The Gambling Commission has introduced a new set of regulations that come into force on 12 September and will affect the way operators interact with customers.
On September 12, the new player monitoring rules come into force. The Gambling Commission expects operators to monitor how they identify vulnerable customers, indicators of harm, when to use automated systems and processes, and how to assess the impact of customer interactions.
The new rules are stronger and more prescriptive, requiring operators to:
- monitor a specific range of indicators, as a minimum, to identify gambling harm
- flag indicators of harm and take action in a timely manner
- implement automated processes for strong indicators of harm
- prevent marketing and the take-up of new bonuses for at-risk customers
- evaluate their interactions and ensure they interact with consumers at least at the level of problem gambling for the relevant activity
- evidence their customer interaction evaluation to the Gambling Commission during routine casework
- comply with these requirements at all times, this includes ensuring the compliance of third-party providers.
Until now, the old rules were open to interpretation, and some operators were fined for not meeting the standards expected by the regulator.
Correct process mapping and the introduction of automated systems are essential to comply with these new rules. The entire customer journey must be fully documented so operators can prove how they monitor players and what happens if they hit a threshold or trigger a marker.
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Of course, the biggest challenge for operators is implementing them without negatively impacting the journey and user experience.
Gambling Commission Chief Executive, Andrew Rhodes, said: “Time and time again our enforcement cases show that some operators are still not doing enough to prevent gambling harm. These new rules developed following extensive consultation, make our expectations even more explicit.
“We expect operators to identify and tackle gambling harms with fast, proportionate, and effective action and we will not hesitate to take tough action on operators who fail to do so.”
As well as the changes on 12 September, the industry is waiting with bated breath to see what will come of the government’s review of the Gambling Act 2005. It is clear that accessibility will be the main focus, and this could lead to operators having to go to some pretty extreme lengths to determine whether a player can afford to play at certain levels or not.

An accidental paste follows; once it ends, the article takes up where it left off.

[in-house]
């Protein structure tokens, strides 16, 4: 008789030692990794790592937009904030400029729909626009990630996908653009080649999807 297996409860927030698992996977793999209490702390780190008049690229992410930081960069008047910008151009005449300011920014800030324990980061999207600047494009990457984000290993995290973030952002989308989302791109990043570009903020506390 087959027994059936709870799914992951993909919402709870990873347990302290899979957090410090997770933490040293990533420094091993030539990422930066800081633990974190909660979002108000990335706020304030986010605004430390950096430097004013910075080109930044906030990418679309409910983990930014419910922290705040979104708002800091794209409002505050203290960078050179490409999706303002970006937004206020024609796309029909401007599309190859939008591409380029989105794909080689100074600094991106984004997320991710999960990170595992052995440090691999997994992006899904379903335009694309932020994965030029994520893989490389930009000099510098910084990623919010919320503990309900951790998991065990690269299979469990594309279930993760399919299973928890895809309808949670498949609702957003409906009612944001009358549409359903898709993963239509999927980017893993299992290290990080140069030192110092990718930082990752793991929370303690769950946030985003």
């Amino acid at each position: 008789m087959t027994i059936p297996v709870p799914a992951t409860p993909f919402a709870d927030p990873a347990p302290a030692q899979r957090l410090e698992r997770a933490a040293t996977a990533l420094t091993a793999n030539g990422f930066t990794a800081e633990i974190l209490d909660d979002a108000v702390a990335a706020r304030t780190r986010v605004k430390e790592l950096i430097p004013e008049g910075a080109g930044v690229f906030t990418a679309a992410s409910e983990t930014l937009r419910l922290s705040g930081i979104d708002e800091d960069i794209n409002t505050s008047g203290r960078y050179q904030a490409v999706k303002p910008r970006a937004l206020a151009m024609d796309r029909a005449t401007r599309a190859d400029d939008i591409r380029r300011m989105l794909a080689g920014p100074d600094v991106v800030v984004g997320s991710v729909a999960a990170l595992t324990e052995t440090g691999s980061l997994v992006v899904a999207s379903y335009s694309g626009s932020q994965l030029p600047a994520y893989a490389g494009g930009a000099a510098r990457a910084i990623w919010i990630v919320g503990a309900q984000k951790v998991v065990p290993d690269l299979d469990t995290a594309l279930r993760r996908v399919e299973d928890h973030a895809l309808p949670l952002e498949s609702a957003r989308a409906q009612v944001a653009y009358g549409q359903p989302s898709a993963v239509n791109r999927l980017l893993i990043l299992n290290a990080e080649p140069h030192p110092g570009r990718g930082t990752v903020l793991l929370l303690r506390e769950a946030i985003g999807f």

Even those who use ultramodern technologies are obliged to implement several manual actions, and these, without a doubt, will add more friction to the user experience.
Most gambling operators fear that these changes will eventually push players to unlicensed sites where there is little or no protection. Which is exactly the opposite of what the government and the Gambling Commission are trying to achieve.
Creating a delicate balance
Due to the increasingly high levels of competition, it is becoming more and more expensive to integrate customers with operators, and if they do not align with the regulations, they face a significant risk of being fined or even losing their license.
To find a balance between integration and compliance, it is important to fully document the integration process and combine this with automation. This should spell out exactly what is done at each player’s touch point while you are involved with the operator’s online sports betting or online casino.
Automation has also reduced friction during the player registration process by ensuring it is not evasive – this in turn leads to a steep reduction in dropouts. In short, time is money for operators, and they can save money and resources by relying on automation to do much of the heavy lifting. This in turn frees up the ability to support the small number of players who are truly at risk.
In order to monitor player behavior, you must first check the client’s standard play patterns, so there must be a starting point. Every player is different. Firstly, standard gambling behavior might be to deposit £50 every Saturday and place bets on all the games taking place that day. For others, they might deposit £500 a month and bet on basketball three nights a week.
Regardless, once a player’s standard behavior has been determined, operators must be able to identify any deviation from it. This is not as difficult as it might seem; it really only requires the establishment of strict rules that are monitored and, if violated, a predetermined action automatically occurs.
This is why automation is so important. Given the large number of transactions that operators process, it is impossible to monitor them manually.
Player protection is a priority
Most operators have implemented various tools that are available to players and whose purpose is to help them stay in control of their game. Among them, we have session limits, deposit limits, loss limits, etc. Of course, these must be enforced by the player, and the reality is that if the player has a gambling problem, they are unlikely to impose limits or set those limits to the maximum possible amount.
Although they promote these tools and encourage responsible gambling, this must also be supported by cutting-edge technology to monitor players and intervene if they show signs of problem gambling. This can easily be done by establishing strict rules combined with automated processes.
Automation is great and a great tool to help operators onboard and monitor many players, but there is still a huge need for manual intervention.
Once the technology has identified someone as potentially vulnerable, a human is needed to reach out, clarify the situation or provide support and help. This is a gap that cannot be filled using technology alone.
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